Black Narcissus (1947)
Cats and Dogs (2001)
Steamboat Bill, Jr. (1928)
One of Buster Keaton’s most memorable silent comedies comes to Blu-ray and gets a deluxe new DVD edition thanks to Kino. Steamboat Bill, Jr.’s classic status is largely due to the virtuoso third act, which blows away the remnants of plot with the force of a tornado — literally — throwing everything on the screen at our hapless hero in a series of increasingly audacious and eye-popping stunts.
I just re-watched it with five of our six kids, and it holds up well as entertainment for the whole family. (The one unexplained detail is that Keaton’s father hasn’t seen him since he was a baby.) As a bonus, Keaton fans may also want to check out Kino’s new DVD set Lost Keaton: 16 Comedy Shorts 1934-1937.
Timed to capitalize on The Dark Knight director Christopher Nolan’s Inception (now in theaters), the similarly titled Insomnia comes to Blu-ray. The crime thriller stars Al Pacino as a seasoned L.A. detective named Will Dormer who arrives in Alaska to investigate a murder. What he finds is a world of 24-hour daylight, relentless, oppressive. Like the penetrating glare of an Internal Affairs probe into Dormer’s past. Like “the eye of God that will not blink” (Roger Ebert). A thoughtful, satisfying morality tale.
Another Blu-ray release tying into a theatrical film, Cats and Dogs hopes the new sequel will give the decade-old film new life on home video. The original is nothing special, demanding neither a sequel nor a Blu-ray release, but its 007-spoof tale of megalomaniacal cats plotting world dominion and heroic canine counterinsurgents defending mankind is passable family entertainment.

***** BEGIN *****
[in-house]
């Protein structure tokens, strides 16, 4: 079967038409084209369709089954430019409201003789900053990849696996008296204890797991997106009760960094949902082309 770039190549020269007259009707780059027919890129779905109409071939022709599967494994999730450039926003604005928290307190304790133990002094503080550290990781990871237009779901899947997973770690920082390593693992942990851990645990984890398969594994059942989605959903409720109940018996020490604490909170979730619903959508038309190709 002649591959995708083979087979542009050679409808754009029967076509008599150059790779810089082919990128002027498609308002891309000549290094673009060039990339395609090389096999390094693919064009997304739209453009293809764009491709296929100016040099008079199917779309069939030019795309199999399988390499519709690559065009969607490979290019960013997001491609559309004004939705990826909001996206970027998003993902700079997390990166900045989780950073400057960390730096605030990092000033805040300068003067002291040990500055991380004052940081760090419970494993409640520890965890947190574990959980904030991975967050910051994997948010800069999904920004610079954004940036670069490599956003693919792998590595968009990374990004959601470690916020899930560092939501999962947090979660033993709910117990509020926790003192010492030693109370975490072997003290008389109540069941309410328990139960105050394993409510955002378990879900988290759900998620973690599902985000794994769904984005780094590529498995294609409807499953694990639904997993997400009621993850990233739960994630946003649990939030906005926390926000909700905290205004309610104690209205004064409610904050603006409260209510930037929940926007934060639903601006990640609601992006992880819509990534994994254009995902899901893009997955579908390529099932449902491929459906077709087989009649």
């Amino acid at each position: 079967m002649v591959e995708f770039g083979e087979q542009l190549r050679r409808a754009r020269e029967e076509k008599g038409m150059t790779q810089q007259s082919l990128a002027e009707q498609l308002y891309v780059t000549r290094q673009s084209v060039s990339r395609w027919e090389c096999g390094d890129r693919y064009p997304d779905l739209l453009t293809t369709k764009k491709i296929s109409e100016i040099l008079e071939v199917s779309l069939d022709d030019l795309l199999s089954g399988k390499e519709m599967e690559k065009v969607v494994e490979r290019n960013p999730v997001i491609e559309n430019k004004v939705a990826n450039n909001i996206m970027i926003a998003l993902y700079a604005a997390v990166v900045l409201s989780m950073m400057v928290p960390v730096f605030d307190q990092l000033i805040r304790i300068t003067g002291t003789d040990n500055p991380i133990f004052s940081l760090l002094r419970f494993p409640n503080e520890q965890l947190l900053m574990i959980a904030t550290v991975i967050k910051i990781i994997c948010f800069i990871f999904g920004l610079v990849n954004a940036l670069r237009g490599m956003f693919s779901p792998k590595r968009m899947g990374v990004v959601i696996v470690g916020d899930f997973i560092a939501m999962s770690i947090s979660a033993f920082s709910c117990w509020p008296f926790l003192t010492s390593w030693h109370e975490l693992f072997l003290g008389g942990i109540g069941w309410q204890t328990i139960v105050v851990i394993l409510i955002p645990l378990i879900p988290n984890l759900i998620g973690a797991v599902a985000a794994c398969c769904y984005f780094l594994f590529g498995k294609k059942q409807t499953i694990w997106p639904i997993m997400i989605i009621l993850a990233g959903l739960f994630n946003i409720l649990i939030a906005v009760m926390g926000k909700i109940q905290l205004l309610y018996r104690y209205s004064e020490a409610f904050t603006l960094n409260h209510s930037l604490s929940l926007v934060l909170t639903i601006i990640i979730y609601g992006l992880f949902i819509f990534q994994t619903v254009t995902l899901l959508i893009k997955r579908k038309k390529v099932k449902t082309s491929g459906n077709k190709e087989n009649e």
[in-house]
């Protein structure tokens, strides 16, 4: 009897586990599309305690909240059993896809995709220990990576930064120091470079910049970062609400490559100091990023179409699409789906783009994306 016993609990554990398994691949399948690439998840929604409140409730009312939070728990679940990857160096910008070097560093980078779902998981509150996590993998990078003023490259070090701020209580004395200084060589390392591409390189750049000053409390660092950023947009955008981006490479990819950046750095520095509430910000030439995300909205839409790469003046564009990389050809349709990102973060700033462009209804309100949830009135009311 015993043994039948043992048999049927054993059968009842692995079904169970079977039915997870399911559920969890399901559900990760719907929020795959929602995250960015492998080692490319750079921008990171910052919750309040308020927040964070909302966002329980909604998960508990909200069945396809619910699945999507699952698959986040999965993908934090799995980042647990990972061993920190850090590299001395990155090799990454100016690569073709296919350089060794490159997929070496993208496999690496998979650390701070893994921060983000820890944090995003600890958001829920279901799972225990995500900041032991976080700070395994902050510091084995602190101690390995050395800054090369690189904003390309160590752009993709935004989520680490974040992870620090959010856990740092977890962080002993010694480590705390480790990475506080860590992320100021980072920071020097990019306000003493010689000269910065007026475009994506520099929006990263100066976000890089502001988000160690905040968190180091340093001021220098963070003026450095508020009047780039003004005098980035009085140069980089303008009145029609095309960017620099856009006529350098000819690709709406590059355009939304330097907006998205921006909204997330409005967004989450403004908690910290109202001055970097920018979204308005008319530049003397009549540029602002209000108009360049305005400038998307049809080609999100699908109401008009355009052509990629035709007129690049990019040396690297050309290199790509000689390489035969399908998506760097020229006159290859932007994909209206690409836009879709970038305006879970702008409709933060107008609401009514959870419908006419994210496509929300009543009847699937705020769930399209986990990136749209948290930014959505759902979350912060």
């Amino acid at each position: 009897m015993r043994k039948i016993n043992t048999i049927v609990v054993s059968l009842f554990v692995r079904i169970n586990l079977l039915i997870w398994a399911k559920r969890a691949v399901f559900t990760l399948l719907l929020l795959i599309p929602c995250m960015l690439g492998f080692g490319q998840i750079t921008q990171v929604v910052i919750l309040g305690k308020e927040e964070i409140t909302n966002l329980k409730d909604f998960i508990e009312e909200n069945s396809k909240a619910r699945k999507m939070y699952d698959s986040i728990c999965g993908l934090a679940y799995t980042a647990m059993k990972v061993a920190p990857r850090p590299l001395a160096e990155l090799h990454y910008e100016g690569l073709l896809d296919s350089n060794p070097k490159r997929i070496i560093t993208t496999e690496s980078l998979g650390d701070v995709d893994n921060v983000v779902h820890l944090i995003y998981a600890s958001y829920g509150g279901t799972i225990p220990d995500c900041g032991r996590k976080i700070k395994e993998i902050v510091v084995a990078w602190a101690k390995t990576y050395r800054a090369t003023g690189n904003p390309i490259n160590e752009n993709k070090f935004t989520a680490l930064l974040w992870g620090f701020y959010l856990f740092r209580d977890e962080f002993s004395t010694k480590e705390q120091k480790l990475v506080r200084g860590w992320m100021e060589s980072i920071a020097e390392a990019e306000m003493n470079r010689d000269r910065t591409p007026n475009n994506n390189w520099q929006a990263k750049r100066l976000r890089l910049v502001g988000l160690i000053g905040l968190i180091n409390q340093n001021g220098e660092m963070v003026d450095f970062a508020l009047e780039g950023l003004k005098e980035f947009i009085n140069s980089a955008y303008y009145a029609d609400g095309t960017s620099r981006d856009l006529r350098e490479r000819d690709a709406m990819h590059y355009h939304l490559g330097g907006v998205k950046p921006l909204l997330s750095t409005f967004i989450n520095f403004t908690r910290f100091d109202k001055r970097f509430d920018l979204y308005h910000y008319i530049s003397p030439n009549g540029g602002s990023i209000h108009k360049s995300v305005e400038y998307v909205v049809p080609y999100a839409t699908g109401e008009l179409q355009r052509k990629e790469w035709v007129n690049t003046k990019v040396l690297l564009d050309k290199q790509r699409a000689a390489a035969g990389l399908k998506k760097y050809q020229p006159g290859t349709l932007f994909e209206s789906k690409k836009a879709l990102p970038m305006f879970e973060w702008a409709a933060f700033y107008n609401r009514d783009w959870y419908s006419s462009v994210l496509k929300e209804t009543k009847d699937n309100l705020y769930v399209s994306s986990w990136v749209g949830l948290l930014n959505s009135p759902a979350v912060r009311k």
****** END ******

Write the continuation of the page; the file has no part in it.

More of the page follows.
Yet another Blu-ray release, Michael Powell’s Black Narcissus is a critical favorite for its blend of stylishly composed visuals and music and its envelope-pushing tale of an order of English nuns in the Himalayas struggling to establish a school and a hospital in a former harem palace. Murky melodrama and stylistic flourishes create a sensuous pagan world where Christianity itself is seemingly irrelevant and unable to cope. Despite its classic status, I can’t recommend it.
Finally, Jon Amiel’s Creation casts Paul Bettany as Charles Darwin in a high-minded but dramatically and philosophically flawed biopic that pits faith in God against evidence for evolution as mutually exclusive explanations for life on earth. There’s no sign here of the Darwin who declared it “absurd to doubt that a man might be an ardent theist and an evolutionist,” for instance. Skip it.
Content advisory: Black Narcissus: Sexual references and innuendo. Mature viewing. Cats and Dogs: Cartoon violence; limited profanity. Passable family viewing. Creation: Stressful family situations; skeptical debate about God and the afterlife. Mature viewing. Steamboat Bill, Jr.: Slapstick violence. Fine family viewing. Insomnia: Recurring profanity and rough language; fleeting depiction of a nude female corpse; violence and deadly gunplay. Mature viewing.